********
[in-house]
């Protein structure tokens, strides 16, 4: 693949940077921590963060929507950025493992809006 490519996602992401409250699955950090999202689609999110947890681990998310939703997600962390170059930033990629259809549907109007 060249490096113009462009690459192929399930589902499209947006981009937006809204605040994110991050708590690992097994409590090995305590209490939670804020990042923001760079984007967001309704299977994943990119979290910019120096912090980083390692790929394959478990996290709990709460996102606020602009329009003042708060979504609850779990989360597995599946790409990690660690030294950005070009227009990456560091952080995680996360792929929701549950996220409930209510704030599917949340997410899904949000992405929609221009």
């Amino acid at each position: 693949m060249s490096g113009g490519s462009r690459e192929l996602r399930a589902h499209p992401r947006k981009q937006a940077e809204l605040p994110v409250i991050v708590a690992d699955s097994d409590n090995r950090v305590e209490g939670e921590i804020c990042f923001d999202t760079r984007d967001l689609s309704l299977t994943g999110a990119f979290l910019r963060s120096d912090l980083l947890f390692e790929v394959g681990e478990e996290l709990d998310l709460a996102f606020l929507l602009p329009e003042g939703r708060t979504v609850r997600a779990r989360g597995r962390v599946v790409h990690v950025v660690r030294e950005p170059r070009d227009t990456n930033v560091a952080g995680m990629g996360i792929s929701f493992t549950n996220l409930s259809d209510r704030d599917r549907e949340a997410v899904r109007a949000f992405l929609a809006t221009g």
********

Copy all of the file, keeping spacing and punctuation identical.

[in-house]
């Protein structure tokens, strides 16, 4: 693949940077921590963060929507950025493992809006 490519996602992401409250699955950090999202689609999110947890681990998310939703997600962390170059930033990629259809549907109007 060249490096113009462009690459192929399930589902499209947006981009937006809204605040994110991050708590690992097994409590090995305590209490939670804020990042923001760079984007967001309704299977994943990119979290910019120096912090980083390692790929394959478990996290709990709460996102606020602009329009003042708060979504609850779990989360597995599946790409990690660690030294950005070009227009990456560091952080995680996360792929929701549950996220409930209510704030599917949340997410899904949000992405929609221009």
């Amino acid at each position: 693949m060249s490096g113009g490519s462009r690459e192929l996602r399930a589902h499209p992401r947006k981009q937006a940077e809204l605040p994110v409250i991050v708590a690992d699955s097994d409590n090995r950090v305590e209490g939670e921590i804020c990042f923001d999202t760079r984007d967001l689609s309704l299977t994943g999110a990119f979290l910019r963060s120096d912090l980083l947890f390692e790929v394959g681990e478990e996290l709990d998310l709460a996102f606020l929507l602009p329009e003042g939703r708060t979504v609850r997600a779990r989360g597995r962390v599946v790409h990690v950025v660690r030294e950005p170059r070009d227009t990456n930033v560091a952080g995680m990629g996360i792929s929701f493992t549950n996220l409930s259809d209510r704030d599917r549907e949340a997410v899904r109007a949000f992405l929609a809006t221009g």